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The Mechanical Handling and Storing of Material: Being a Treatise on the ...
George Frederick Zimmer
No preview available - 2017
angle appliances arranged ashes attached automatically band barge belt bottom buckets built capacity carried centre closed coal coke connected consists construction continuous conveyed conveyor crane delivered delivery described designed device diameter direction discharge door driving drum electric elevator employed empty engine erected feed fitted fixed floor gear give grab grain gravity ground hand handling hoisting hold hopper hour illustrated incline installation iron latter length lever lifting load lower machine material means mechanical method minute motor moved necessary operated ordinary pass pipe placed plant plates portion position pulleys rails railway raised receiving rollers rope ropeway running ship shoot shown in Fig shows side silos similar skip speed steel sufficient suitable supported terminal tons track transporter trough trucks unloading wagons weight wheels whilst whole worm
Page 801 - D.VAN NOSTRAND COMPANY are prepared to supply, either from their complete stock or at short notice, Any Technical or Scientific Book In addition to publishing a very large and varied number of SCIENTIFIC AND ENGINEERING BOOKS, D. Van Nostrand Company have on hand the largest assortment in the United States of such books issued by American and foreign publishers. All inquiries are cheerfully and carefully answered and complete catalogs sent free on request.
Page 297 - The single fixed-rope type, in which one carrier is drawn to and fro by means of an endless hauling-rope. (5.) The use of two fixed ropes, with an endless hauling-rope, in which one carrier travels in one direction while the other runs on a parallel rope in the opposite direction. This type of tramway, of course, is not new, but it has been improved and altered in many ways, and it is now a thoroughly serviceable type of tramway, capable of being used over extremely long spans, and of carrying loads...
Page 352 - Coaling off Cienfuegos is very uncertain. Having ascertained that the Spanish fleet is not here, I will move eastward to-morrow, communicating with you from Nicholas Mole; on account of short coal supply in ships, cannot blockade them if in Santiago. I shall proceed to-morrow, 25th, for Santiago, being embarrassed, however, by Texas' short coal supply and her inability to coal in open sea.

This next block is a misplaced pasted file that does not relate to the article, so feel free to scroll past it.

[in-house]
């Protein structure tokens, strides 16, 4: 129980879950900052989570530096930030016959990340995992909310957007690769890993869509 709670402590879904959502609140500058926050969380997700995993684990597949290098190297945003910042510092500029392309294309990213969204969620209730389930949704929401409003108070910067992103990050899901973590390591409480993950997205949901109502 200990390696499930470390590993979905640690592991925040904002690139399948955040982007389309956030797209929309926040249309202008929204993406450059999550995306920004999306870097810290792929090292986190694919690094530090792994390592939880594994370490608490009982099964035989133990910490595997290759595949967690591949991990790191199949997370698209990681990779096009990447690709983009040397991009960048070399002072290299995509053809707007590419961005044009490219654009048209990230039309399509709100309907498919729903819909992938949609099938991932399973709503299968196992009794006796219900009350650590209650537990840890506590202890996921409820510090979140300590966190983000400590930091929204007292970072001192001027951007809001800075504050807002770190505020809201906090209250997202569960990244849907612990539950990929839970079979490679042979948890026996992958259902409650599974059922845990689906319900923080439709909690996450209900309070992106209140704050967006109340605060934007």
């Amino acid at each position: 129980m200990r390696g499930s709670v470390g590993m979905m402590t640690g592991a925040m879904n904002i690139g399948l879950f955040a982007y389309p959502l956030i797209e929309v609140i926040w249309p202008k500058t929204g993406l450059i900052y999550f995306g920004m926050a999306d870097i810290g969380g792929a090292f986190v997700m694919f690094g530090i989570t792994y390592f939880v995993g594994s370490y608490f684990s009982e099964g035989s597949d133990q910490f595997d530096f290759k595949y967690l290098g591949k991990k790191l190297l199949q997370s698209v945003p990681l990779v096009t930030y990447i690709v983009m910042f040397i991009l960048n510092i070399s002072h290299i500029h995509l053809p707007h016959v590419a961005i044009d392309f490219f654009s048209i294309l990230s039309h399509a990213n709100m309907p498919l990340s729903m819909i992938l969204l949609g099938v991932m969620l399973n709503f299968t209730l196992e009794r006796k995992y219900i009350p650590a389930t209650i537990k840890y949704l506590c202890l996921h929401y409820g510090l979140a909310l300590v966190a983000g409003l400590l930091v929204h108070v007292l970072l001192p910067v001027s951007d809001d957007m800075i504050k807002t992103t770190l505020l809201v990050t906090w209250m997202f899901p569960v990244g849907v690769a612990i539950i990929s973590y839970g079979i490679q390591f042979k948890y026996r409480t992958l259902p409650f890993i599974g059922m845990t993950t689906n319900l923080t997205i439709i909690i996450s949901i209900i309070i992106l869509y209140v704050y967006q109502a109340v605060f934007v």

Page 352 - Texas' short coal supply and her inability to coal in open sea. I shall not be able to remain off that port on account of general short coal supply of squadron, so will proceed to the vicinity of Nicholas Mole, where the water is smooth, and I can coal Texas and other ships with what coal may remain in collier.
Page 357 - Ships," read before the American Society of Naval Architects and Marine Engineers in...
Page 296 - ... gear. The carriertravellers or trucks, which are fitted with steel-grooved wheels to fit the ropes, run upon the latter, the receptacles being suspended from these travellers by means of frames or hangers. The carriers are connected by some suitable form of friction or of locking grips or couplings to an endless hauling rope operated by driving gear at one end, and provided with tightening gear at the other end, the usual rate of I speed being from 4 to 6 miles per hour.
Page 359 - ... canvas shoot and slide to the deck of the warship. Loads drop in this manner at the rate of one per minute. The empty carriage is drawn back by the rear drum, the forward drum being thrown partially out of friction. An auxiliary \ in. rope, known as the sea-anchor line, is stretched above the two strands of the conveyor line, and under a pulley on the carriage.
Page 295 - ... unloading is required to be done, or round the curve wheels. The impetus derived from the speed of the rope (about four miles per hour) is sufficient to enable the carrier to clear itself automatically from the rope without difficulty.
Page 359 - An auxiliary \ in. rope, known as the sea-anchor line, is stretched above the two strands of the conveyor line, and under a pulley on the carriage. This rope is attached by a "knock-off hook" to the superstructure of the vessel, and rests in a "saddle
Page 337 - ... of the carrier. The hoisting rope passes from the engine to the fall block for raising the load. The dump line comes from the other side of the winding engine drum and passes to a smaller block attached to the rear end of the skip or tray. The whole weight of the skip is borne by the hoisting rope, while the dump line comes in slack, but at the same rate of speed. Whenever it is desired to dump the load, the dump line is shifted to a section of the drum having a slightly Larger diameter, and...